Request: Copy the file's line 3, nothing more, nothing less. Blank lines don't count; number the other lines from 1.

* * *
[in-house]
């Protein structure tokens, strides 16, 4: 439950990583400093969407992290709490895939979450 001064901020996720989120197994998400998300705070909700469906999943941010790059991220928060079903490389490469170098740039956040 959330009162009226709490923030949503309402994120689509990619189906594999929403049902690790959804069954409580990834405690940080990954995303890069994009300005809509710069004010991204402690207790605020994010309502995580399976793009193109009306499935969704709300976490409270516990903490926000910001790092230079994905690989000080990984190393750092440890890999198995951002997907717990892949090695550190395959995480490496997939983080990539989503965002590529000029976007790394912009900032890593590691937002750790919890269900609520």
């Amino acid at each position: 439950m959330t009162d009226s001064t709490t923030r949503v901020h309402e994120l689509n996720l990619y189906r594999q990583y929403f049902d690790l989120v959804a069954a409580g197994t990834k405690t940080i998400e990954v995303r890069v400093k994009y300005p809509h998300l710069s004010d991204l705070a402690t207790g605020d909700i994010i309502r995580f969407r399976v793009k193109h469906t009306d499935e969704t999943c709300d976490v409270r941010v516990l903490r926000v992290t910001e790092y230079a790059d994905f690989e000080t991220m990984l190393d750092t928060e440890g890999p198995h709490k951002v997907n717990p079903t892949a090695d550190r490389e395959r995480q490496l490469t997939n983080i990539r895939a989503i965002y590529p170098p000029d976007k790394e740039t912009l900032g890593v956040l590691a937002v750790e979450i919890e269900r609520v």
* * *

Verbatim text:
């Amino acid at each position: 439950m959330t009162d009226s001064t709490t923030r949503v901020h309402e994120l689509n996720l990619y189906r594999q990583y929403f049902d690790l989120v959804a069954a409580g197994t990834k405690t940080i998400e990954v995303r890069v400093k994009y300005p809509h998300l710069s004010d991204l705070a402690t207790g605020d909700i994010i309502r995580f969407r399976v793009k193109h469906t009306d499935e969704t999943c709300d976490v409270r941010v516990l903490r926000v992290t910001e790092y230079a790059d994905f690989e000080t991220m990984l190393d750092t928060e440890g890999p198995h709490k951002v997907n717990p079903t892949a090695d550190r490389e395959r995480q490496l490469t997939n983080i990539r895939a989503i965002y590529p170098p000029d976007k790394e740039t912009l900032g890593v956040l590691a937002v750790e979450i919890e269900r609520v």